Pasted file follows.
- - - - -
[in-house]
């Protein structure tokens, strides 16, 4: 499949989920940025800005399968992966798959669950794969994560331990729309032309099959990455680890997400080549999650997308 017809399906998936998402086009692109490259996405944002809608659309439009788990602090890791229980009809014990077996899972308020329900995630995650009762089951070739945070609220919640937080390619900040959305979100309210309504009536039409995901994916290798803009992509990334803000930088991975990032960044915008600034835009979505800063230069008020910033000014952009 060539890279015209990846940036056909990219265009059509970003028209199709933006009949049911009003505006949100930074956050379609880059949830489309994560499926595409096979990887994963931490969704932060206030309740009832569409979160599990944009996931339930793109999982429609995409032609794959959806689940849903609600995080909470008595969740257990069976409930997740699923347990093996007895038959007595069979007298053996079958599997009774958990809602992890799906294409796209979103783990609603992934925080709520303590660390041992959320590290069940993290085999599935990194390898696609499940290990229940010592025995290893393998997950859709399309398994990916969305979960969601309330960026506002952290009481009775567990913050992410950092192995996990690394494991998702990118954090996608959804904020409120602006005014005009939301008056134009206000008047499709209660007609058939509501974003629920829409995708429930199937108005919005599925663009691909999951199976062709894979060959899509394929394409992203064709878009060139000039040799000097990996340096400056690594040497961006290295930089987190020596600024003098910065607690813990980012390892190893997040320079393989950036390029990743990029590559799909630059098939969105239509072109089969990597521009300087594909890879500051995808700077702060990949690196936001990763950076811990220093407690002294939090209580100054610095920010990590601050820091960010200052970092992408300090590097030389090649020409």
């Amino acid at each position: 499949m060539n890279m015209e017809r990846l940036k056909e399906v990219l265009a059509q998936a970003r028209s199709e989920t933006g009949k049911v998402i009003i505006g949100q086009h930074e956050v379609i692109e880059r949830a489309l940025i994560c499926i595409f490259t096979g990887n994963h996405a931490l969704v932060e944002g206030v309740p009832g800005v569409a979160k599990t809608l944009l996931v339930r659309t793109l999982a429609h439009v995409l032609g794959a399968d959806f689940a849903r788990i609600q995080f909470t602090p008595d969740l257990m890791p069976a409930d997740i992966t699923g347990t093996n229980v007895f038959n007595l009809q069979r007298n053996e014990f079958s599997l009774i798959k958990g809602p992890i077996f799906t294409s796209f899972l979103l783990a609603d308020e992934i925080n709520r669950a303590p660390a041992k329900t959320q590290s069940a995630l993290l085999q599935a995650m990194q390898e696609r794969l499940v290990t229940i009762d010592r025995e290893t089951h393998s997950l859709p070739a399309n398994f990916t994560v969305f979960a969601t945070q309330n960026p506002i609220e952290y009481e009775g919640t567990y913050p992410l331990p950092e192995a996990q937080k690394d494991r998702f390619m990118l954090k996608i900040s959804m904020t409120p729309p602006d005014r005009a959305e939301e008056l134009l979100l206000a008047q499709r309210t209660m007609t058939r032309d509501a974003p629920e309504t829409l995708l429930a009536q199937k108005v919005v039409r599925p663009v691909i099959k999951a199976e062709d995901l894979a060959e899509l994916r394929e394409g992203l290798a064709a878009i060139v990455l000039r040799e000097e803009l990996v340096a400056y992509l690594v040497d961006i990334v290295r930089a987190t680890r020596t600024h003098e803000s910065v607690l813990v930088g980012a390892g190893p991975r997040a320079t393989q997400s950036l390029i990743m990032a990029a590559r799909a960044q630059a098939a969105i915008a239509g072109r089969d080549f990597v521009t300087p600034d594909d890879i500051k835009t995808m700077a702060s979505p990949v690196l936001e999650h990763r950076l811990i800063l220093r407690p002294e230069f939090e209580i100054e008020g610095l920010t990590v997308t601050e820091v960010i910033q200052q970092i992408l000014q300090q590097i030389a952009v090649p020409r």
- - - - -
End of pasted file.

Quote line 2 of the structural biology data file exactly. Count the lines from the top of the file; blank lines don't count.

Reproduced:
């Protein structure tokens, strides 16, 4: 499949989920940025800005399968992966798959669950794969994560331990729309032309099959990455680890997400080549999650997308 017809399906998936998402086009692109490259996405944002809608659309439009788990602090890791229980009809014990077996899972308020329900995630995650009762089951070739945070609220919640937080390619900040959305979100309210309504009536039409995901994916290798803009992509990334803000930088991975990032960044915008600034835009979505800063230069008020910033000014952009 060539890279015209990846940036056909990219265009059509970003028209199709933006009949049911009003505006949100930074956050379609880059949830489309994560499926595409096979990887994963931490969704932060206030309740009832569409979160599990944009996931339930793109999982429609995409032609794959959806689940849903609600995080909470008595969740257990069976409930997740699923347990093996007895038959007595069979007298053996079958599997009774958990809602992890799906294409796209979103783990609603992934925080709520303590660390041992959320590290069940993290085999599935990194390898696609499940290990229940010592025995290893393998997950859709399309398994990916969305979960969601309330960026506002952290009481009775567990913050992410950092192995996990690394494991998702990118954090996608959804904020409120602006005014005009939301008056134009206000008047499709209660007609058939509501974003629920829409995708429930199937108005919005599925663009691909999951199976062709894979060959899509394929394409992203064709878009060139000039040799000097990996340096400056690594040497961006290295930089987190020596600024003098910065607690813990980012390892190893997040320079393989950036390029990743990029590559799909630059098939969105239509072109089969990597521009300087594909890879500051995808700077702060990949690196936001990763950076811990220093407690002294939090209580100054610095920010990590601050820091960010200052970092992408300090590097030389090649020409």